The loneliness of the elderly in Spain: a lot of family and few friends

The elderly in Spain have fewer friends but more family ties than those of countries in the center and north of Europe, and despite that close company they perceive a greater feeling of loneliness.

These are some of the conclusions of the study ‘Aging and social capital’ by Funcas, which analyzes how relationships in 14 European countries change throughout the aging process, reducing friendship networks and social activities and expanding relationships with family members.

If at the European level for people over 50 years of age the most important thing is the social networks of friendship, followed by the social media that are obtained with participation in various activities and finally family activities, in Spain – and in southern countries – this order of priorities is changed.

According to one of the researchers, Miguel Ángel Malo, professor of Economics at the University of Salamanca, explains to Efe, aging is reducing all relationships -especially from the age of 70-, although the deterioration is less in family contacts than in friendship networks.

It might be thought that having a stable family environment would translate into a greater sense of well-being, but, according to the economist, the family network gives more support but less variety of experiences than those offered by friendship and those associated with social groups.

“The ranges of life experience of the relationship with two siblings, for example, are more limited than the amount of experiences that two friends can give you; communication and experiences, although they are so intense with friends, are more varied and that is very important for satisfaction. ”

Therefore, although family networks remain longer and provide more support, “in social relationships they are more redundant” and provide less happiness, highlights the author of this study, together with Ricardo Pagán, professor of Economics at the University of Malaga.

Greater loneliness in women

“For women, this process of erosion and substitution of relationships associated with aging is more intense, reporting at the same time more loneliness”, points out Professor Malo.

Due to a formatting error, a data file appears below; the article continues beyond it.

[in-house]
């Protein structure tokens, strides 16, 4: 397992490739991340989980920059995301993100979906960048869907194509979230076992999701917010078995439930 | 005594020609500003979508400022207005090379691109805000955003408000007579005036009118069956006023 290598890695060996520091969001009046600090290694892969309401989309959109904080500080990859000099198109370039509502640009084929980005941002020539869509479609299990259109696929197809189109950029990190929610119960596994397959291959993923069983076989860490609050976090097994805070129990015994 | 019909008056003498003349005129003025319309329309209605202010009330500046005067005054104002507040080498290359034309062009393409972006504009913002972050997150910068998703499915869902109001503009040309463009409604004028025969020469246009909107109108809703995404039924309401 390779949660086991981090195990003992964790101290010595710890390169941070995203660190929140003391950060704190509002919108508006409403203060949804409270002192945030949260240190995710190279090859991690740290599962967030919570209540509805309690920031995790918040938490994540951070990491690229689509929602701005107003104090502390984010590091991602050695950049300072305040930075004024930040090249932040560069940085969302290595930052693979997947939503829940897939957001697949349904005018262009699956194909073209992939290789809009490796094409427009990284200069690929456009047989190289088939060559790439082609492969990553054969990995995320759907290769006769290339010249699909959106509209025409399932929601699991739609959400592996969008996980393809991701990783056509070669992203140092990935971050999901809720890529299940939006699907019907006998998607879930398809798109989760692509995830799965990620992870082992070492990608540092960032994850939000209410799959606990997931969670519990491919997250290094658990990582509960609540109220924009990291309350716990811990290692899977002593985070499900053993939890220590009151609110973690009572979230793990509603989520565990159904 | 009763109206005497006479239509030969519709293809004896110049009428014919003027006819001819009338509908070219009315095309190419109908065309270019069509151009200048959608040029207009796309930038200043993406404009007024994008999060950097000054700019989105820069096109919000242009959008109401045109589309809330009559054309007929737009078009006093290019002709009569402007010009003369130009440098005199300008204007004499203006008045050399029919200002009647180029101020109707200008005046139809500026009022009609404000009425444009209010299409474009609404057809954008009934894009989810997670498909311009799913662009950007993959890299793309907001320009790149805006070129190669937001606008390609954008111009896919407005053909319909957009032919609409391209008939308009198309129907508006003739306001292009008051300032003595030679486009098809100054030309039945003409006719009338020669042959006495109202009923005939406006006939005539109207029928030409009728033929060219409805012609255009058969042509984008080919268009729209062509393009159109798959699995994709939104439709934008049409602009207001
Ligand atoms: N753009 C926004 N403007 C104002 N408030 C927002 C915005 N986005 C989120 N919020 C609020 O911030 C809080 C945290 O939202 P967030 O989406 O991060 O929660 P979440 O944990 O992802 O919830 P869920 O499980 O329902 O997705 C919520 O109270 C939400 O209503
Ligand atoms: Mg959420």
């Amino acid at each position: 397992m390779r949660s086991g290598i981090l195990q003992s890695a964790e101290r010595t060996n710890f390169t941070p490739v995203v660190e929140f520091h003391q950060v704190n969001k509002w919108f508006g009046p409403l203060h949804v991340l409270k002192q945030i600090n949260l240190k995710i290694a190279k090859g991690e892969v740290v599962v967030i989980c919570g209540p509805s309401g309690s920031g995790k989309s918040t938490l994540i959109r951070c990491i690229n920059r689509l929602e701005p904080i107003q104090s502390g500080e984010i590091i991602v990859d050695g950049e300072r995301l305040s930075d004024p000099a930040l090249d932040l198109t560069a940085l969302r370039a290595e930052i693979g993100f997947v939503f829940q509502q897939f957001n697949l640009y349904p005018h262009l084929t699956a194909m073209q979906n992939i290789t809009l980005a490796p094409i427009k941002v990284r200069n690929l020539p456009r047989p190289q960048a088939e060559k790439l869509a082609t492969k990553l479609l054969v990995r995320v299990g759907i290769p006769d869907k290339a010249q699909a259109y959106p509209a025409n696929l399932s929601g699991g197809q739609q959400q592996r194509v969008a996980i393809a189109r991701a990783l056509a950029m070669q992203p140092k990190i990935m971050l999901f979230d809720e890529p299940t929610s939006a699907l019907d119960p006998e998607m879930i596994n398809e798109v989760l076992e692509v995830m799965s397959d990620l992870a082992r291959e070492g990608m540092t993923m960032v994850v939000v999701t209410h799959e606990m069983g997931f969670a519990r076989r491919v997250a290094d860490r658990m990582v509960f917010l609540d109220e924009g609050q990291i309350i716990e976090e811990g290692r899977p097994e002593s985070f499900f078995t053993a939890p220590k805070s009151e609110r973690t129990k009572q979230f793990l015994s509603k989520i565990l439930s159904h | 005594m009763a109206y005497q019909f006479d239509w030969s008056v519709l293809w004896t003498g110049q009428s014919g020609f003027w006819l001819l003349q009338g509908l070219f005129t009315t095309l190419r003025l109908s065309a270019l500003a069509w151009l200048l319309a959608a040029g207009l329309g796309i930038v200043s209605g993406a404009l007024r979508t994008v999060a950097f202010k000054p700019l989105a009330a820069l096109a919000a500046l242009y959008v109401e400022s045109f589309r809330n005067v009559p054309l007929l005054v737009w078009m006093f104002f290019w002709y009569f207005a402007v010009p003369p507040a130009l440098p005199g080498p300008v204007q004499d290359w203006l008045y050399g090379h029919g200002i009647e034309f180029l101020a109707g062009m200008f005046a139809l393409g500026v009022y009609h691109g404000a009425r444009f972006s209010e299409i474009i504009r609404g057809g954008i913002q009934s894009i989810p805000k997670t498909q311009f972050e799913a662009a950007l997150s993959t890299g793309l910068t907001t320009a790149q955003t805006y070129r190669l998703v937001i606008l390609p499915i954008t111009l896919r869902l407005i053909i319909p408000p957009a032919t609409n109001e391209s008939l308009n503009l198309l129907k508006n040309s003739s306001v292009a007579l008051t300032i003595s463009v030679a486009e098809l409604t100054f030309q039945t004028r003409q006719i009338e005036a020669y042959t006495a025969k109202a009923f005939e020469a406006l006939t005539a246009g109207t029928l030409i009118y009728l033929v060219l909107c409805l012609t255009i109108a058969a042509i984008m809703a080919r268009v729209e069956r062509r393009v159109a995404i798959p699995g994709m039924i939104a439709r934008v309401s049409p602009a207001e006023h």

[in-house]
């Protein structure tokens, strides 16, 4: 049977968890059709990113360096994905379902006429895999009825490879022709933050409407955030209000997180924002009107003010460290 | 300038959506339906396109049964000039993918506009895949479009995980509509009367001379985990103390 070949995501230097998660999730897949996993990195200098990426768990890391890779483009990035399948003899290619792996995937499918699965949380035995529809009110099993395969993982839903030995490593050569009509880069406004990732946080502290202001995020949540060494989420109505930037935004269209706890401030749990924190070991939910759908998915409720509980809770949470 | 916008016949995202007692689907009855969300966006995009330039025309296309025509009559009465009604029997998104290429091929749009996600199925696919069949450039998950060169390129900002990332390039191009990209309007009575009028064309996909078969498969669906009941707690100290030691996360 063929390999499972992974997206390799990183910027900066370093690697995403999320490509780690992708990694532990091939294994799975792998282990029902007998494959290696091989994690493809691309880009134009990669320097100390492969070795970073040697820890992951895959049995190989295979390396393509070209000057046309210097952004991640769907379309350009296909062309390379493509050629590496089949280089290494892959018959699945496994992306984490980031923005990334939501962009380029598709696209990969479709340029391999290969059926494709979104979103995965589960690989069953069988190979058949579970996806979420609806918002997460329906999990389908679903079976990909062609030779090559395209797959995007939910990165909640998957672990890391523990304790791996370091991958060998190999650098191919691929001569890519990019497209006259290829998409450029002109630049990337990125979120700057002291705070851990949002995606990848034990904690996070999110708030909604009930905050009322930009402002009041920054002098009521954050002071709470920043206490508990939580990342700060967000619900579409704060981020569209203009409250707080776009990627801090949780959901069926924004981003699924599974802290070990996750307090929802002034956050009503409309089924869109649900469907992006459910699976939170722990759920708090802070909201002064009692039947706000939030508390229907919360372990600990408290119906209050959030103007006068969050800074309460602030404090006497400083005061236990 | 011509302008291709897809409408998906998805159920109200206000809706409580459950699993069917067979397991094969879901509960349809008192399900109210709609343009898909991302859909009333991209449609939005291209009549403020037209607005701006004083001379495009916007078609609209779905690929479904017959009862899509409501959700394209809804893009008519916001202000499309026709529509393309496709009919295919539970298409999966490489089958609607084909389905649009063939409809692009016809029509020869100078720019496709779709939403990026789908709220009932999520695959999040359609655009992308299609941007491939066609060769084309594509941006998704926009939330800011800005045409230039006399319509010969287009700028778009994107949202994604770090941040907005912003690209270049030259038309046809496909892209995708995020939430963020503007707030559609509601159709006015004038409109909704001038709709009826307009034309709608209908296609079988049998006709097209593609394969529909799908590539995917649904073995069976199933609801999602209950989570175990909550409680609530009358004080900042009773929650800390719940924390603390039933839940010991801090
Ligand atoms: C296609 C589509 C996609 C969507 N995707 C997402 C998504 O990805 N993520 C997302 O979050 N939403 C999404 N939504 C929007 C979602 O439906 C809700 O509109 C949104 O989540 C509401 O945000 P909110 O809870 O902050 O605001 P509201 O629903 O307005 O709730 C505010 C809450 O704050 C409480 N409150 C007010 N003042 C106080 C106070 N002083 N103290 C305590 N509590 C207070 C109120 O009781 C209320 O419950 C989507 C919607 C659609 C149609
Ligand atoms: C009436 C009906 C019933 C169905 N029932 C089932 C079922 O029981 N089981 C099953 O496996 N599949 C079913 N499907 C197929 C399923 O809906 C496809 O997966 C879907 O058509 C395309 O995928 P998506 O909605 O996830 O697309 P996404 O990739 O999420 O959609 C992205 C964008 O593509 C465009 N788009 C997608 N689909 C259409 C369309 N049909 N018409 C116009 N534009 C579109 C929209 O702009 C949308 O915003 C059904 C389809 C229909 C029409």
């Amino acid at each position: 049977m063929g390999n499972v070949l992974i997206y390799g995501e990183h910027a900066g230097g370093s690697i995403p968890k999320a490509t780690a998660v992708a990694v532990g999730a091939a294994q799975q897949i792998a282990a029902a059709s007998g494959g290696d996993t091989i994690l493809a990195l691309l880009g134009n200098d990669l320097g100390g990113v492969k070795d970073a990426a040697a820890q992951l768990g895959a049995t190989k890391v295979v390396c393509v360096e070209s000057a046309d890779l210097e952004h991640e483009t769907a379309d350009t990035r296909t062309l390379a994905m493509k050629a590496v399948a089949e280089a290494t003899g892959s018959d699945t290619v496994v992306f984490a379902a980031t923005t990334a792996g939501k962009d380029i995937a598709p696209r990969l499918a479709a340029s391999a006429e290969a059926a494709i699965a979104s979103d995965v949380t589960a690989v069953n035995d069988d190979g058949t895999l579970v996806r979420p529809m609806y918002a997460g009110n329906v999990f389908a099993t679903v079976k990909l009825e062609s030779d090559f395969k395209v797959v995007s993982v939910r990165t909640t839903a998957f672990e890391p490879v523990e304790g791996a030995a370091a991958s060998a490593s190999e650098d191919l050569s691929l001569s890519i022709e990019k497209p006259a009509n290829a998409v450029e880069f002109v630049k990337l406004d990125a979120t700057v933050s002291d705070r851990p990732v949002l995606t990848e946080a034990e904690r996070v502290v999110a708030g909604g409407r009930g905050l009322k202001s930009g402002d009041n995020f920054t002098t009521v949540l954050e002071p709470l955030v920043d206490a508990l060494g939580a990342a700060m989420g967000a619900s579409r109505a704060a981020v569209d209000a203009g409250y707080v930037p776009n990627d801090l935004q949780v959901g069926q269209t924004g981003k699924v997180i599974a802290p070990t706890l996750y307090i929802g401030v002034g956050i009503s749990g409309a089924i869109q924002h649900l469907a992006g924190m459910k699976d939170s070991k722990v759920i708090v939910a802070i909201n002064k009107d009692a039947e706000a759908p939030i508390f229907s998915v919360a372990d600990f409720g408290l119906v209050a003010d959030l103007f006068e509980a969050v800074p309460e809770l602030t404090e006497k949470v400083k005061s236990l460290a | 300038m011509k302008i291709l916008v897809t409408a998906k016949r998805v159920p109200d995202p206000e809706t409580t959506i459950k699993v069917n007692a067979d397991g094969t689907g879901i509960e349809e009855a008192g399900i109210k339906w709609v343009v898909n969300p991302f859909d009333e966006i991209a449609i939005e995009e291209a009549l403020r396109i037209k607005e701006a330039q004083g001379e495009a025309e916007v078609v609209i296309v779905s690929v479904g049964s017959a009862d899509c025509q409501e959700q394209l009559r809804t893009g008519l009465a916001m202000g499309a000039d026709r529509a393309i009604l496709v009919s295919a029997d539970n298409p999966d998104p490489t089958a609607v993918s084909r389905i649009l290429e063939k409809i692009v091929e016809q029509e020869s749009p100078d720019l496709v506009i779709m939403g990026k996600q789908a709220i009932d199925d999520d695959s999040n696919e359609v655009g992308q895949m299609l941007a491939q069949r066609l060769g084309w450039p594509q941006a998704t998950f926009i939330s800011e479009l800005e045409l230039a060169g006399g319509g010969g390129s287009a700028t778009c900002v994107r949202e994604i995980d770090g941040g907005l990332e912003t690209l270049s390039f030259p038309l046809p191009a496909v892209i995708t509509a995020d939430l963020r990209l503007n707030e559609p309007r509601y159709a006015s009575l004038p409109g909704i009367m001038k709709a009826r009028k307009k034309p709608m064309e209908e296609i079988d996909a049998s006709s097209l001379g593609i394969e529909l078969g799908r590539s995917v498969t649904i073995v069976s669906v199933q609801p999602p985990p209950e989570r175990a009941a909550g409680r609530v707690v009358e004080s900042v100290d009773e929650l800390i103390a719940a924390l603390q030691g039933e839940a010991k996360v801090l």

Women over 50 are more lonely than men: “Women feel more alone because they want to get more from family networks and rely more on those networks than men.”

But it must also be taken into account that having the same number of relationships, older people in southern countries feel a higher loneliness because they ask for and expect more from them. “In Central Europe, with seven relationships between family and friends, they may be considered satisfied, but a Spaniard or Italian thinks that I am alone because I only have seven relationships,” he points out.

The study confirms the importance of friendship and social participation networks for the well-being of the elderly, and recommends promoting activities that increase the number and frequency of these relationships beyond the family, providing spaces for meetings of different clubs. for instance.

The pandemic it would have reduced the variety of experiences of social relationships, which has negatively affected satisfaction with social networks and loneliness felt by the elderly, highlights the research.

As the rate of vaccination of the elderly advances, it would be advisable to quickly promote the realization of social activities that increase the number of social relationships beyond the strictest family environment and stop the serious deterioration suffered by social networks with the limitations of mobility and social distance “, he proposes.

Less help outside the home

In Spain, there is a lower percentage of people over 50 who receive external help from people who go home to carry out daily cleaning tasks or other types of care. Specific, it stands at 11.5%, compared to 18.7% in Europe.

Even if aid from within the home in Spain is somewhat higher, not important enough to compensate for the lower amount of external aid compared to Europe, the study exposes.

Women receive less help within the home, which fits with the fact that they are normally caregivers and, if they need such care, they are managed from outside the home, explains the researcher, who highlights that “there are more women living alone at advanced ages and, necessarily, in those cases the aid is external “.

“Formal caregivers are used when the dependency situation is important and those caregivers would be within the home caring for the elderly”, especially from the age of 75 and with permanent disabilities, but “they report lower levels of satisfaction than the elderly. others “in their relationships.

“Thus, to improve the experience of the social network, it would not be enough with a formal care focused on the provision of the service, but rather that this formal caregiver also serves to promote a more varied relationship,” says the expert.


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